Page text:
Frederic Oudea, the chief executive of Societe Generale, the French bank which performed worse than expected in important tests of financial strength , played down the tests' importance as the bank reported a rise in income fueled by the sale of VISA Europe.
Oudea told CNBC Wednesday: "The stress tests need to be taken for what they are and not more than what they are. It's a one-point picture. What we are doing is further transforming the model and further increasing our core tier 1. I'm very confident we have a buffer above the minimum regulatory level, and we are going to further build that."
The bank, one of France's largest, announced net income for the second quarter of 1.46 billion euros ($1.64 billion) on revenue of 6.98 billion euros, up 8.1 percent on a year ago. When the VISA sale was taken out, revenue was stable for the second quarter.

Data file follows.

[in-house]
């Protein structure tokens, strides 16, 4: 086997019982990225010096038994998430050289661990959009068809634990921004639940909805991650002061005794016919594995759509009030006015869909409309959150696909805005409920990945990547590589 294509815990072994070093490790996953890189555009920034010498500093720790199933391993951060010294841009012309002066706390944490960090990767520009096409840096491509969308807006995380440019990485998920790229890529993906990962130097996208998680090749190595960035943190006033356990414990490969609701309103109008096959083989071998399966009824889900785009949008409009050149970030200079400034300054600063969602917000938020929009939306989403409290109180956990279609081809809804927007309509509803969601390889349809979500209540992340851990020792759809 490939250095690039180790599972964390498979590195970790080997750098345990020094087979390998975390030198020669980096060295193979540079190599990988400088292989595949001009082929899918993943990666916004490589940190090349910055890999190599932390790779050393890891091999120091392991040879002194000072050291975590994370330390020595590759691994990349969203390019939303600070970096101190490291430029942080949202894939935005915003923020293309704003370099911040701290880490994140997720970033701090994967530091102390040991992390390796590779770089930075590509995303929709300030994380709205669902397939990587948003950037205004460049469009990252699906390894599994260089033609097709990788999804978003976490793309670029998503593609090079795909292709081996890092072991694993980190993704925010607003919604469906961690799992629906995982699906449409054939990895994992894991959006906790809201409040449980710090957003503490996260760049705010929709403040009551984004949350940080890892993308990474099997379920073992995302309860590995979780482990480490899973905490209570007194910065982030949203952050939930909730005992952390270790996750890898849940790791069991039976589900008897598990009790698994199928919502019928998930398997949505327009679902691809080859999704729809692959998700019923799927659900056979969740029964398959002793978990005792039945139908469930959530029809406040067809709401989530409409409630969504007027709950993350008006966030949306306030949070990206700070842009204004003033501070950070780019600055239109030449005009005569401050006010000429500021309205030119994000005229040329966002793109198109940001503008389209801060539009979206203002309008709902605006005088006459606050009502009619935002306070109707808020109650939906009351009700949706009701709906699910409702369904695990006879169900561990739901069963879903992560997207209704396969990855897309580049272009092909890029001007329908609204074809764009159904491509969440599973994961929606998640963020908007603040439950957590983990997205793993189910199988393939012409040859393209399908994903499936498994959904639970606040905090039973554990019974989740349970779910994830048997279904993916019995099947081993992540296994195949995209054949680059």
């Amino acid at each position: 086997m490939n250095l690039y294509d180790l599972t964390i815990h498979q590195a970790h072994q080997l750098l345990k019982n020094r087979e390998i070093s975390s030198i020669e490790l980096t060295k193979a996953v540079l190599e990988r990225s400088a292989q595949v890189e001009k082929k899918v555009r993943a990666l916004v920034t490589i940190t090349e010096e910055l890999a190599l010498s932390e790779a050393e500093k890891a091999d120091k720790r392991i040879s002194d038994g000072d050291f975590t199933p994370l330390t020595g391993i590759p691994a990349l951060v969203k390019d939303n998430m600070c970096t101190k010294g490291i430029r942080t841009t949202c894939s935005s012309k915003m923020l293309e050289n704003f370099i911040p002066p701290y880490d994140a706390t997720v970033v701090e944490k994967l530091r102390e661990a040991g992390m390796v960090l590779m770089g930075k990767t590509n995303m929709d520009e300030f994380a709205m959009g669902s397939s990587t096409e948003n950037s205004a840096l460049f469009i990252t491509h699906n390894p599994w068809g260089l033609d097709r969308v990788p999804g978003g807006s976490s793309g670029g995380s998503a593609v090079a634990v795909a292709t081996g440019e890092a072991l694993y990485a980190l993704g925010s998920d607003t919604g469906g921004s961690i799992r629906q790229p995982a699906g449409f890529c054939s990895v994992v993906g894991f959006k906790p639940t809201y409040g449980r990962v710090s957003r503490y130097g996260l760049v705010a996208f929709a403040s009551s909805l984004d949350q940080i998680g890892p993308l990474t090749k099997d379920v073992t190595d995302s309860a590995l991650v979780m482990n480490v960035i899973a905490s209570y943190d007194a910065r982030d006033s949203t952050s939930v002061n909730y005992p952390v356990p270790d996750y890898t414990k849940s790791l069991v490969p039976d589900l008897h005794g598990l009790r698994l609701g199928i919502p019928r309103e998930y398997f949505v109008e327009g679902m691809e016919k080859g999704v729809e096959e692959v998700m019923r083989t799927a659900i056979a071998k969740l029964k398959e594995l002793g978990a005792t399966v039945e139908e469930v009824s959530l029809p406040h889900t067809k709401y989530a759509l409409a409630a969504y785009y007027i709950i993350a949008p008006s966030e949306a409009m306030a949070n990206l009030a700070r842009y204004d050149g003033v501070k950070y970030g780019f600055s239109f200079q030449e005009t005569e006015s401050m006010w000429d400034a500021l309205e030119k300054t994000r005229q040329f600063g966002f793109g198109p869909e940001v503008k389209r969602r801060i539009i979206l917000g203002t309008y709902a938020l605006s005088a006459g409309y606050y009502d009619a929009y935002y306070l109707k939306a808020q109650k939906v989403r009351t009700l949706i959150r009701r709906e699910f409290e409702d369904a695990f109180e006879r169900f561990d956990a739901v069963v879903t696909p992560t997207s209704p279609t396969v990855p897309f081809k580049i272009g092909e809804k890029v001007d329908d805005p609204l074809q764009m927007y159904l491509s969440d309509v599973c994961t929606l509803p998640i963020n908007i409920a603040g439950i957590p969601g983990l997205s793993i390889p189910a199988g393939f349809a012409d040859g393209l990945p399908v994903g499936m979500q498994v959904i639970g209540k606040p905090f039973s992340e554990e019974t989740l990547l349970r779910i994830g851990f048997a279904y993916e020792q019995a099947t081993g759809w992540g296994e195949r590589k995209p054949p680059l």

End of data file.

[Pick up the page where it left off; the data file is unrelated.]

SocGen was one of the banks whose performance in the stress tests, which examined how banks would deal with a severe recession over the next couple of years, disappointed many expectations. Under the scenario used to measure financial strength, SocGen's core tier 1 ratio fell to 7.5 percent and its leverage ratio to 2.9 percent, below the 3 percent regulators usually require.
European bank shares have been hit by a combination of mediocre earnings and disappointment following Friday's stress test results.
Oudea remains positive for the second half of the year, despite the headwinds of negative interest rates and political uncertainty.
"I'm very confident in the dynamism of our businesses," he told CNBC.